From the Viewsroom

Forget it, but how?

J Srinivasan | Updated on October 13, 2020 Published on October 13, 2020

Can the brain blank off the loss a job or a loved one due to Covid?

‘Forget it and move on’. Will these usually assuaging words work for Covid? The pandemic has extracted too heavy a toll in too many ways on too many people to ‘forget it’. Covid may well disprove a psychodynamic theory that unconscious dynamic processes defensively remove anxiety-provoking thoughts and impulses from consciousness.

As psychiatrist and clinical assistant professor at Texas A&M College of Medicine Darlene McLaughlin explains, “although brain does typically automatically store your experiences into a form of memory, there are times where it ‘walls off’ a memory of a traumatic experience — for its own good. This process is called dissociation — or detachment from reality. In the midst of trauma, the brain may wander off and work to avoid the memory.”

For those whom lockdown was the worst experience, there may not be much to remember as the physical context — the touchstone of recall — was monotonous: The same two/three rooms, the same kitchen, the same verandah, garden or terrace, the always on TV or computer screen… But however much the brain wants to protect itself, can it blank out an overwhelming trauma such as the loss of a well-paying job or, worse, a near one? Forgetting will take a long while, if at all. Actually, this mental stress could be a major emergency in the making for which perhaps no country is prepared. This can flare up into a silent kind of pandemic — considering the stigma factor — and governments must start to prepare for it. Indeed, long before Covid, in 2015-16, a National Mental Health Survey, conducted by NIMHANS, Bengaluru, said that every sixth person in the country is in need of help with some mental health condition. Post-Covid, how much this may have deteriorated can only be imagined.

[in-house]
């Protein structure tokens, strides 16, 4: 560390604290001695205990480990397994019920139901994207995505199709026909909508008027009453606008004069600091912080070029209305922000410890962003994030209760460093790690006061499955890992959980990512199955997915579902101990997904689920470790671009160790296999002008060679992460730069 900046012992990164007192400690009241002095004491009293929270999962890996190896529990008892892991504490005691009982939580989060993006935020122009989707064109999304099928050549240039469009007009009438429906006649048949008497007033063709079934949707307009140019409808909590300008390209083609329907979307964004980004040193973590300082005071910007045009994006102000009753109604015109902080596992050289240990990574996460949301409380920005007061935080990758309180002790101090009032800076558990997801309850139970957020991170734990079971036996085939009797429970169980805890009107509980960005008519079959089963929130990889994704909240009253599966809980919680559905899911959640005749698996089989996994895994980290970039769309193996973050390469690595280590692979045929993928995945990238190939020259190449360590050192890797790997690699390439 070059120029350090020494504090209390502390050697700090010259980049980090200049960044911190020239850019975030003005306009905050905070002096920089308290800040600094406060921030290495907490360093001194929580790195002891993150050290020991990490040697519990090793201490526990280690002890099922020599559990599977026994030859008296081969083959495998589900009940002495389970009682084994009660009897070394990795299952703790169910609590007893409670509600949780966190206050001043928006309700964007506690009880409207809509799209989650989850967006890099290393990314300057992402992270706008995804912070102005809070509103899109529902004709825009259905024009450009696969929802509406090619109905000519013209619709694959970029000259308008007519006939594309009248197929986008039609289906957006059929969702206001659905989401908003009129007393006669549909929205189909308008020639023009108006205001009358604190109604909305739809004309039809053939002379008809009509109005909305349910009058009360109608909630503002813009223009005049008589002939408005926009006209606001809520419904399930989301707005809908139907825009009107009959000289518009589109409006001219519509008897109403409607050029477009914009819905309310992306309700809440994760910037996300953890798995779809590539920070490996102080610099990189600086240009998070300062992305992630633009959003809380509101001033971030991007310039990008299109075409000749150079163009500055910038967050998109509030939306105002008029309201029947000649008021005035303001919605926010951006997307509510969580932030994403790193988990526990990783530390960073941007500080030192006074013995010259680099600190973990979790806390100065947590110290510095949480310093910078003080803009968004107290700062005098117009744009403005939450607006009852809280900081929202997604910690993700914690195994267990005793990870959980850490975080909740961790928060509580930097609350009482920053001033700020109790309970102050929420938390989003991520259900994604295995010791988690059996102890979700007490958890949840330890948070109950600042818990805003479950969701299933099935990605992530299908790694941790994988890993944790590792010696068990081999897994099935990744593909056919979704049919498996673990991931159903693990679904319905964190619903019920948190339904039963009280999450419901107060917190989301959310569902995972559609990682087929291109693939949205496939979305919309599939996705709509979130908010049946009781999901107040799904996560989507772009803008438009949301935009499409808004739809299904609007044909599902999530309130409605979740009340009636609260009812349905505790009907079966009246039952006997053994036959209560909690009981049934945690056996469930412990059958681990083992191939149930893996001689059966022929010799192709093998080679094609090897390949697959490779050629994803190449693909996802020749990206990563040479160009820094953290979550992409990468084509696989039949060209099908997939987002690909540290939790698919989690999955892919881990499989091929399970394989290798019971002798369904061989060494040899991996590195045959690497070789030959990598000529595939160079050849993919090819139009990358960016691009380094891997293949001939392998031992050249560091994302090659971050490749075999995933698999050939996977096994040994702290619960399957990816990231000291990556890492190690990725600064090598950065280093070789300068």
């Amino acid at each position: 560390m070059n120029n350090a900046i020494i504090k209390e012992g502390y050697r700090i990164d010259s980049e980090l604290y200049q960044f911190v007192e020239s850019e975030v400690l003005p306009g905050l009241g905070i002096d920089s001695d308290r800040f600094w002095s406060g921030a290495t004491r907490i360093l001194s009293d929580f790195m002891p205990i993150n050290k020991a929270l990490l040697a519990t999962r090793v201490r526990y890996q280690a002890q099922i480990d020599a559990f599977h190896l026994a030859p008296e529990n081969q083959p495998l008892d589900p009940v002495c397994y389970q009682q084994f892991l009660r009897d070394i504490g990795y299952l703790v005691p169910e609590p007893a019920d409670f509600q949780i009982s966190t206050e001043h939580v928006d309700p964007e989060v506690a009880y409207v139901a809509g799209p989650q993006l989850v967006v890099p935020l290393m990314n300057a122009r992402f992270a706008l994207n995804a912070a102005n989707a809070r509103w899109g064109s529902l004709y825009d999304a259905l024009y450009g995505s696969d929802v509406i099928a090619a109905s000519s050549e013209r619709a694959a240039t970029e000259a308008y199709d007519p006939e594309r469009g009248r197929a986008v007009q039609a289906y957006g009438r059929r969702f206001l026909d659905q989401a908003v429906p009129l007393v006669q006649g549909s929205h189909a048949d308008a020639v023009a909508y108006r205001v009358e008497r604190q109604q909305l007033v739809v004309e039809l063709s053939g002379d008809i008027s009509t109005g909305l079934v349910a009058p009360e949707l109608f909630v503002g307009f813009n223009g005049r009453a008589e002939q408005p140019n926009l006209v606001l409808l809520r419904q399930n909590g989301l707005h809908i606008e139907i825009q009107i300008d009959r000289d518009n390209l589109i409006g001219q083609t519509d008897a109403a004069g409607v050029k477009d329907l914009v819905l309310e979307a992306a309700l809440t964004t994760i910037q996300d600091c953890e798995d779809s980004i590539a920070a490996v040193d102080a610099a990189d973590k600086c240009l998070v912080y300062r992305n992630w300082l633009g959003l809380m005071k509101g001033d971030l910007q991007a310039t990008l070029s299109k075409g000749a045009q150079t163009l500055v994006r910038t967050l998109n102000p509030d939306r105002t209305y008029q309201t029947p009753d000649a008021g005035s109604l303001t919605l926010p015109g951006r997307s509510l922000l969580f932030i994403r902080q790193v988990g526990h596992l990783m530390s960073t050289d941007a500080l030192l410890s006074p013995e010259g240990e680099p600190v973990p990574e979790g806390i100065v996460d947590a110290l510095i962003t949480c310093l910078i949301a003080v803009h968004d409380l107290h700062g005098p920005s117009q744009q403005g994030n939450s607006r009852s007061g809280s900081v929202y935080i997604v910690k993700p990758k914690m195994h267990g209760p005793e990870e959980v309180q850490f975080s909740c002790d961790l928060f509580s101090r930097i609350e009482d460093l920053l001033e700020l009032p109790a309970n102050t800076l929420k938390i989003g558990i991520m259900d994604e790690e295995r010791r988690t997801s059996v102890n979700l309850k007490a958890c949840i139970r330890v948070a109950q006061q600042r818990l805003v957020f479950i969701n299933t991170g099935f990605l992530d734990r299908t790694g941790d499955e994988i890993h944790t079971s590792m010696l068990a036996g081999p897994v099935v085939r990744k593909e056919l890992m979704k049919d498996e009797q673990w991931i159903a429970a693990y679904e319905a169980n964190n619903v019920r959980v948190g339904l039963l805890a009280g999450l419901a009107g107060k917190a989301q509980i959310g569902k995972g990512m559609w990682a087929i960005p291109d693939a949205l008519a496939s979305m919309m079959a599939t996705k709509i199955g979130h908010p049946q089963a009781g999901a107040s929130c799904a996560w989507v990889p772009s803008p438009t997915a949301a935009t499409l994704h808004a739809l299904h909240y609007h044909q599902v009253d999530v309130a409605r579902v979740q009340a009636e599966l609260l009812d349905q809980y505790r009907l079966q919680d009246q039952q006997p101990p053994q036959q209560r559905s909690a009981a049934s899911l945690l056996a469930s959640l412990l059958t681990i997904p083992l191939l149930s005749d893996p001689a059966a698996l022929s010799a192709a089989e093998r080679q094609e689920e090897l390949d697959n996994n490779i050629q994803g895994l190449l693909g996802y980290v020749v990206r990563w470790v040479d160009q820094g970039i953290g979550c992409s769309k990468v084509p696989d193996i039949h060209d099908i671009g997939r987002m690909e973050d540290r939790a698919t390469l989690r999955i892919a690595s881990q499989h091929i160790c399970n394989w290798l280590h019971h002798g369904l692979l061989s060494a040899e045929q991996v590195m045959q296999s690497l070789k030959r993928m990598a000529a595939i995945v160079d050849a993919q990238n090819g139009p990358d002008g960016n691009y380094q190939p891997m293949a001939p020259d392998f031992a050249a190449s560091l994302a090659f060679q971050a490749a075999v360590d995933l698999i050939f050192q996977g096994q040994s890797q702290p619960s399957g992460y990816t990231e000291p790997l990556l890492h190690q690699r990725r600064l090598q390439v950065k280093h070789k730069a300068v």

And, a study, ‘Cost estimation for the implementation of the Mental Healthcare Act 2017’, published in the Indian Journal of Psychiatry, estimated the conservative annual cost of implementing the MHCA, which guarantees every affected person access to mental healthcare and treatment from services run or funded by the government, at ₹94,073 crore against the allocation of ₹40 crore. Beyond a prayer, the only hope is for the brain to wander off.

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Published on October 13, 2020
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